In that sense, command line obfuscation is not a new problem – it is just that the target of obfuscation (the Windows Command Processor) is relatively new. The recent release of tools such as Invoke-Obfuscation (for PowerShell) and Invoke-DOSfuscation (for cmd.exe) have demonstrated just how flexible these commands are, and how even incredibly complex obfuscation will still run commands effectively.
There are two categorical axes in the space of obfuscated vs. non-obfuscated command lines: simple/complex and clear/obfuscated (see Figure 1 and Figure 2). For this discussion “simple” means generally short and relatively uncomplicated, but can still contain obfuscation, while “complex” means long, complicated strings that may or may not be obfuscated. Thus, the simple/complex axis is orthogonal to obfuscated/unobfuscated. The interplay of these two axes produce many boundary cases where simple heuristics to detect if a script is obfuscated (e.g. length of a command) will produce false positives on unobfuscated samples. The flexibility of the command line processor makes classification a difficult task from an ML perspective.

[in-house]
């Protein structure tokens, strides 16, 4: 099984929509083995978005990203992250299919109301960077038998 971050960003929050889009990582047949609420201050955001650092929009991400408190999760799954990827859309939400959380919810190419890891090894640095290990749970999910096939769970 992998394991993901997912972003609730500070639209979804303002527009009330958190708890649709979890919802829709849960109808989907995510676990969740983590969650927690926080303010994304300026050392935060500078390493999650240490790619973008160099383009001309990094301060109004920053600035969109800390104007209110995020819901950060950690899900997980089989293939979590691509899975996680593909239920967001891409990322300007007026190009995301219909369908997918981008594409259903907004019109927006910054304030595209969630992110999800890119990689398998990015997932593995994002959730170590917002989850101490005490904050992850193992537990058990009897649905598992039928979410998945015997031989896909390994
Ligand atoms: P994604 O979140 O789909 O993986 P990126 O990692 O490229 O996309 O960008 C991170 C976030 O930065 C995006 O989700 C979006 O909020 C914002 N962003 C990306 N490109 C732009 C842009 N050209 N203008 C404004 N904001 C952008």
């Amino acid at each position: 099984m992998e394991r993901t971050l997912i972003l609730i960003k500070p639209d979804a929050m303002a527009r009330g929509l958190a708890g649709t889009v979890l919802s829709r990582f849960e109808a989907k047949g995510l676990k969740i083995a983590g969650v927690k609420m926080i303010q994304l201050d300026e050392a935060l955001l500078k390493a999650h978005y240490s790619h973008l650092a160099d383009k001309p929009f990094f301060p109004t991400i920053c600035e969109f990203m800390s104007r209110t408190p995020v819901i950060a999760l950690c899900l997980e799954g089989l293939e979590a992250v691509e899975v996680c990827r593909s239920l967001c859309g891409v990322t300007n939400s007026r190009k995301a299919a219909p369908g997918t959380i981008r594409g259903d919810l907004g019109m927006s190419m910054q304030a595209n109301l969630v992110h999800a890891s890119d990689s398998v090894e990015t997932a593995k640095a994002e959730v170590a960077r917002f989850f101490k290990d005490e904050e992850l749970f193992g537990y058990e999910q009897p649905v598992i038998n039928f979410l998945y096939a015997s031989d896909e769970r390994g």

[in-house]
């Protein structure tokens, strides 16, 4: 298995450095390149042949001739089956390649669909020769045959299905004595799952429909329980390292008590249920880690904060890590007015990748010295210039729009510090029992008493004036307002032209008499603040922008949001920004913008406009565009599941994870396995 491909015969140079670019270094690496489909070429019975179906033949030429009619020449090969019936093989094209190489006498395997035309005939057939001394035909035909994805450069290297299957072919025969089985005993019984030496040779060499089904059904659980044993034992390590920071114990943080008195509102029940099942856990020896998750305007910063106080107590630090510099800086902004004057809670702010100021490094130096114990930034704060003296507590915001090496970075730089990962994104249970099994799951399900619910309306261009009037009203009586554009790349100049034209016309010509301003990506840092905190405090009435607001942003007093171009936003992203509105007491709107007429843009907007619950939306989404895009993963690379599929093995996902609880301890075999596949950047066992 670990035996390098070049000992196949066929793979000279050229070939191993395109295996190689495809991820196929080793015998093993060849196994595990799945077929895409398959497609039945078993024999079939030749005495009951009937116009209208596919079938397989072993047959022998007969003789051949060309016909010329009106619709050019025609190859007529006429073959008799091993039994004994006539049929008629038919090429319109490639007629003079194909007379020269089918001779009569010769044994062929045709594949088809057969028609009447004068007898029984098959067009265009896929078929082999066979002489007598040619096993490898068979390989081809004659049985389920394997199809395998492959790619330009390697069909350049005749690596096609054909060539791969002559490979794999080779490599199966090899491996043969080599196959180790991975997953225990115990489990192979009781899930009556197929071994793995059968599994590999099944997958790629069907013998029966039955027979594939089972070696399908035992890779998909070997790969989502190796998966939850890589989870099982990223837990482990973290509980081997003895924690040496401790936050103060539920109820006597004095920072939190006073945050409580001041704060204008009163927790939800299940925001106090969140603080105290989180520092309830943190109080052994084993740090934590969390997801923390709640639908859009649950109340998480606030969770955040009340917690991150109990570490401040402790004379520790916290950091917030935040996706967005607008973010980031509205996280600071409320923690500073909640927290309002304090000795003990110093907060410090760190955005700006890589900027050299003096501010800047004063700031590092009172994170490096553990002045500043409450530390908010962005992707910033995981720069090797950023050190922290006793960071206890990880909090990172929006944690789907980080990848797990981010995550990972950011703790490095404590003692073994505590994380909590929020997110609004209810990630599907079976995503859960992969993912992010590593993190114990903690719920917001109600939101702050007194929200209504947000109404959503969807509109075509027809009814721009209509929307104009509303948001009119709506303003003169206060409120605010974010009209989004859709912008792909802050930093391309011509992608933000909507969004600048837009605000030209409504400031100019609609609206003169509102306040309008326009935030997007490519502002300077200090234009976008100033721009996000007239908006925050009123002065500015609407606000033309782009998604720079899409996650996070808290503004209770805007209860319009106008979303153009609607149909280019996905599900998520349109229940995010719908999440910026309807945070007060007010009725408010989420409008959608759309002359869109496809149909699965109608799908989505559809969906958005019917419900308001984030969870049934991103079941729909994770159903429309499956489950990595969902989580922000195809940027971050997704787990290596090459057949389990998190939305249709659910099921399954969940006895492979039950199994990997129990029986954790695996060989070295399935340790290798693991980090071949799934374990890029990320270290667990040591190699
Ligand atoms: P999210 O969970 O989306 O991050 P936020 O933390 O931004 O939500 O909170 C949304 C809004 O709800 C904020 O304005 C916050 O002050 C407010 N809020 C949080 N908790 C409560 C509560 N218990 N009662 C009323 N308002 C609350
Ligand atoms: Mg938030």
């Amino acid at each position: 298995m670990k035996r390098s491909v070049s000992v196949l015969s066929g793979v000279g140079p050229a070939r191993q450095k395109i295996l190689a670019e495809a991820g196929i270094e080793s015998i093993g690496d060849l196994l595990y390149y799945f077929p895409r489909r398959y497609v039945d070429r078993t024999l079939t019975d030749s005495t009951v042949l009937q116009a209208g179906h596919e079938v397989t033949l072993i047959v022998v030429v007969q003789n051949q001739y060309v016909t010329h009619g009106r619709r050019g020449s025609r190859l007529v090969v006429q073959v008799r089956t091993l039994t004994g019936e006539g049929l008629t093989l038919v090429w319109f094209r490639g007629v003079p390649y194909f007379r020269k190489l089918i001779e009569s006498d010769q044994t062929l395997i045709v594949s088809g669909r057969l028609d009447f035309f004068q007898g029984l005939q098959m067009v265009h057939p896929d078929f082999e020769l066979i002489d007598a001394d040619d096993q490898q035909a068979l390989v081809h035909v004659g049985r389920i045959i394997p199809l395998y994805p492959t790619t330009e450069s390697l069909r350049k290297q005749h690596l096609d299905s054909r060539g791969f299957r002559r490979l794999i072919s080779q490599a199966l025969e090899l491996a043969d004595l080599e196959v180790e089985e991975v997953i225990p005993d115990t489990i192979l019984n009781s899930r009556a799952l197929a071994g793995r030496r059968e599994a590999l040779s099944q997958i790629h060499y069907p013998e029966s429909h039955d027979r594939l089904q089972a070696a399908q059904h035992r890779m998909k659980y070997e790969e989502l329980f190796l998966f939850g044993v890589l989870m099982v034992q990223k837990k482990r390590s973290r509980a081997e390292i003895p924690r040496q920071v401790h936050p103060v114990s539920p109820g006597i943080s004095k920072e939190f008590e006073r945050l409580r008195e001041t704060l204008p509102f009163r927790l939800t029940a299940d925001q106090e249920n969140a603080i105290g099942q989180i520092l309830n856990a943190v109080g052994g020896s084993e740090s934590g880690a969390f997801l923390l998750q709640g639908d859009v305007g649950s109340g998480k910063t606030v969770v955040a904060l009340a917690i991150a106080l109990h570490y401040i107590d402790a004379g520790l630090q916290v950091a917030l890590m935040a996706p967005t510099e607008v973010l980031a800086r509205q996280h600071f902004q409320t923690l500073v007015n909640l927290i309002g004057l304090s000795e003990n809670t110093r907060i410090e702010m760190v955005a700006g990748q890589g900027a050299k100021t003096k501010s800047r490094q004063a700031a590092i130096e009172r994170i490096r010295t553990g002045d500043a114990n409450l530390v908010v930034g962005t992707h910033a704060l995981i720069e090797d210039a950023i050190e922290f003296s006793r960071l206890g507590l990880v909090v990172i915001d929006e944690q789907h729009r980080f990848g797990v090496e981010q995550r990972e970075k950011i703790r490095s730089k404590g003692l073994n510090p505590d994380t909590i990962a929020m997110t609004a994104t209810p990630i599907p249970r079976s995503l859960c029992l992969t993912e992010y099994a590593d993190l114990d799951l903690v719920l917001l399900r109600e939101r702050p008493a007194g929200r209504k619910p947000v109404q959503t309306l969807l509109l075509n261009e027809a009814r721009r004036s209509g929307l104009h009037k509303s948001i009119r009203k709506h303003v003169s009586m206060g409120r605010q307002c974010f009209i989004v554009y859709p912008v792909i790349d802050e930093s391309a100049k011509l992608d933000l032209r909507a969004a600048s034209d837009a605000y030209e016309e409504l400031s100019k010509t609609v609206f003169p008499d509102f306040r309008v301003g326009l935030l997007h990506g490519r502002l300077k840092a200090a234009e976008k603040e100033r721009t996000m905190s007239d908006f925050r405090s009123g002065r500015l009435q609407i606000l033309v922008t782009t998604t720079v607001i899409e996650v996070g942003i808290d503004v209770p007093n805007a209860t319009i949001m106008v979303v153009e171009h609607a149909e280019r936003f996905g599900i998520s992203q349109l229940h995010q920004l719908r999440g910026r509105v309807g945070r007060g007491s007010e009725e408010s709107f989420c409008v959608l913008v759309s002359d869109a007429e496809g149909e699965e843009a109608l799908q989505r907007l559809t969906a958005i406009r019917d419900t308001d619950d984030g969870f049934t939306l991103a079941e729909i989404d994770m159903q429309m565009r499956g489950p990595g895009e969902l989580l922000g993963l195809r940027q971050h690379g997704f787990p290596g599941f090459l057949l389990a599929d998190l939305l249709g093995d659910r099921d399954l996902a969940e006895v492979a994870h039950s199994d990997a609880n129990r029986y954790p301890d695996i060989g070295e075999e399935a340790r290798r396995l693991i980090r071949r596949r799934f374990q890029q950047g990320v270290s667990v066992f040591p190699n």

Figure 1: Dimensions of obfuscation
Figure 2: Examples of weak and strong obfuscation
Traditional Obfuscation Detection
Traditional obfuscation detection can be split into three approaches. One approach is to write a large number of complex regular expressions to match the most commonly abused syntax of the Windows command line. Figure 3 shows one such regular expression that attempts to match ampersand chaining with a call command, a common pattern seen in obfuscation. Figure 4 shows an example command sequence this regex is designed to detect.
Figure 3: A common obfuscation pattern captured as a regular expression
Figure 4: A common obfuscation pattern (calling echo in obfuscated fashion in this example)